In a recent Vox.com interview with Harvard legal scholar Mark Tushnet, Dr. Tushnet presented his ideas to journalist Sean Illing:
How unusual is it for a liberal democratic system like ours to allow judges to overturn laws outright?
In the modern era, since the middle of the 20th century or so, this has become a pretty common role for courts worldwide. There are important variations in the way countries do it, however. And, in particular, since the late 20th century, constitutional designers and implementers have switched from a US style, where the court has the last word and there is nothing you can do about it, to a system that allows for what legal scholars call a more “dialogic” process — which basically means there’s an interactive process between the court and the legislature.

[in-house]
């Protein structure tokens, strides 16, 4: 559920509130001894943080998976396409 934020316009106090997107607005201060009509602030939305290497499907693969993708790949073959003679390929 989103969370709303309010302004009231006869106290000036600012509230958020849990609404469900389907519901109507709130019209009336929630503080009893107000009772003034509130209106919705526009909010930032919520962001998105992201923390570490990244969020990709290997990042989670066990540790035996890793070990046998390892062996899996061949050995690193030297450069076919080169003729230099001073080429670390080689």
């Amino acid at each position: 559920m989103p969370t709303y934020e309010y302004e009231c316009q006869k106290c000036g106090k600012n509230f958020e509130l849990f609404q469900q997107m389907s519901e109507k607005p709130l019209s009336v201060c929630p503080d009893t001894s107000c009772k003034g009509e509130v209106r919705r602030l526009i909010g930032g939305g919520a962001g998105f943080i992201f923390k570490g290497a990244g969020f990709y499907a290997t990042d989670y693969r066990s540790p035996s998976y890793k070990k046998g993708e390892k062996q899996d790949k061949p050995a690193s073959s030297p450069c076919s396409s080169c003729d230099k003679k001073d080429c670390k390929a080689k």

And how does that kind of system work?
The idea is that the legislature passes a law, the court says it’s unconstitutional for this or that reason, and then the legislature has an opportunity to respond to the court. In some cases, the legislature will just say, “We understand your reasons, but we disagree with them, and we’re going to go forward with the policy anyway.”
Do you think we’d be better off if we abolished the Supreme Court in its current manifestation and moved to a more balanced system like the one you just described?
Yeah, I do. I’m a big fan of the dialogic approach.
Dr. Tushnet seems to be concerned about the Supreme Court's unassailable ability to strike down laws. He proposes several other options, as well, for those who don't like the current make-up...but he didn't bring up the recourse that the United States has had since the 1780's: amending the Constitution.
Why is amending the Constitution not part of Dr. Tushnet's toolkit for improving US jurisprudence?